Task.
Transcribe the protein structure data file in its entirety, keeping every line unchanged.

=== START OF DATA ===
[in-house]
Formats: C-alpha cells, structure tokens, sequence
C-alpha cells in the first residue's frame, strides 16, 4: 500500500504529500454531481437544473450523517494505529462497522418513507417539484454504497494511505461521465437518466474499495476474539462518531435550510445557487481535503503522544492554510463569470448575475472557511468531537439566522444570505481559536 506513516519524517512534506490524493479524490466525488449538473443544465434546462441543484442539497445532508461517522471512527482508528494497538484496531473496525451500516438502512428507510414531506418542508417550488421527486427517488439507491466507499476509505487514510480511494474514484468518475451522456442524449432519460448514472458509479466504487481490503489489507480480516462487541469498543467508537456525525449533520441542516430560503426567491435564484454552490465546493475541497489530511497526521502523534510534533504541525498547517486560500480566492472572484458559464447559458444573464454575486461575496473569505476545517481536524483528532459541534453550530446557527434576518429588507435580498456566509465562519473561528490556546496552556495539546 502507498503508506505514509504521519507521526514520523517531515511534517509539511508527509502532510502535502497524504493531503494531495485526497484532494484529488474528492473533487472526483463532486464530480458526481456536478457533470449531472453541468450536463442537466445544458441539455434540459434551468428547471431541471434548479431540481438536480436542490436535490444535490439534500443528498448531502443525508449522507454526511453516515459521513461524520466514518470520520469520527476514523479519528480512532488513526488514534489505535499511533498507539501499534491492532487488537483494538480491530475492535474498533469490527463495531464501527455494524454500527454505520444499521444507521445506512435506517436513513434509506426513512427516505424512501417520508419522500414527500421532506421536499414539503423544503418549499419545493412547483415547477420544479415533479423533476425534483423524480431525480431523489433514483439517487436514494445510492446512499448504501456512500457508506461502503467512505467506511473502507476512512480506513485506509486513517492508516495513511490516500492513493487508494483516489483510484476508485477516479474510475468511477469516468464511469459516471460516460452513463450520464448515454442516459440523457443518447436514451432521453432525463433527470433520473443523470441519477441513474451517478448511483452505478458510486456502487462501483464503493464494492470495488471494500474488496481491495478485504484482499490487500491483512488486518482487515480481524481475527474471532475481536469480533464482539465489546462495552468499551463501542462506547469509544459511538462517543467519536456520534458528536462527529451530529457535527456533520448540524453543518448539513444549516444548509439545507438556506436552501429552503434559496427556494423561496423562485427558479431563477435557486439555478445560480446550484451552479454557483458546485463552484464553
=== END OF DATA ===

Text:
[in-house]
Formats: C-alpha cells, structure tokens, sequence
C-alpha cells in the first residue's frame, strides 16, 4: 500500500504529500454531481437544473450523517494505529462497522418513507417539484454504497494511505461521465437518466474499495476474539462518531435550510445557487481535503503522544492554510463569470448575475472557511468531537439566522444570505481559536 506513516519524517512534506490524493479524490466525488449538473443544465434546462441543484442539497445532508461517522471512527482508528494497538484496531473496525451500516438502512428507510414531506418542508417550488421527486427517488439507491466507499476509505487514510480511494474514484468518475451522456442524449432519460448514472458509479466504487481490503489489507480480516462487541469498543467508537456525525449533520441542516430560503426567491435564484454552490465546493475541497489530511497526521502523534510534533504541525498547517486560500480566492472572484458559464447559458444573464454575486461575496473569505476545517481536524483528532459541534453550530446557527434576518429588507435580498456566509465562519473561528490556546496552556495539546 502507498503508506505514509504521519507521526514520523517531515511534517509539511508527509502532510502535502497524504493531503494531495485526497484532494484529488474528492473533487472526483463532486464530480458526481456536478457533470449531472453541468450536463442537466445544458441539455434540459434551468428547471431541471434548479431540481438536480436542490436535490444535490439534500443528498448531502443525508449522507454526511453516515459521513461524520466514518470520520469520527476514523479519528480512532488513526488514534489505535499511533498507539501499534491492532487488537483494538480491530475492535474498533469490527463495531464501527455494524454500527454505520444499521444507521445506512435506517436513513434509506426513512427516505424512501417520508419522500414527500421532506421536499414539503423544503418549499419545493412547483415547477420544479415533479423533476425534483423524480431525480431523489433514483439517487436514494445510492446512499448504501456512500457508506461502503467512505467506511473502507476512512480506513485506509486513517492508516495513511490516500492513493487508494483516489483510484476508485477516479474510475468511477469516468464511469459516471460516460452513463450520464448515454442516459440523457443518447436514451432521453432525463433527470433520473443523470441519477441513474451517478448511483452505478458510486456502487462501483464503493464494492470495488471494500474488496481491495478485504484482499490487500491483512488486518482487515480481524481475527474471532475481536469480533464482539465489546462495552468499551463501542462506547469509544459511538462517543467519536456520534458528536462527529451530529457535527456533520448540524453543518448539513444549516444548509439545507438556506436552501429552503434559496427556494423561496423562485427558479431563477435557486439555478445560480446550484451552479454557483458546485463552484464553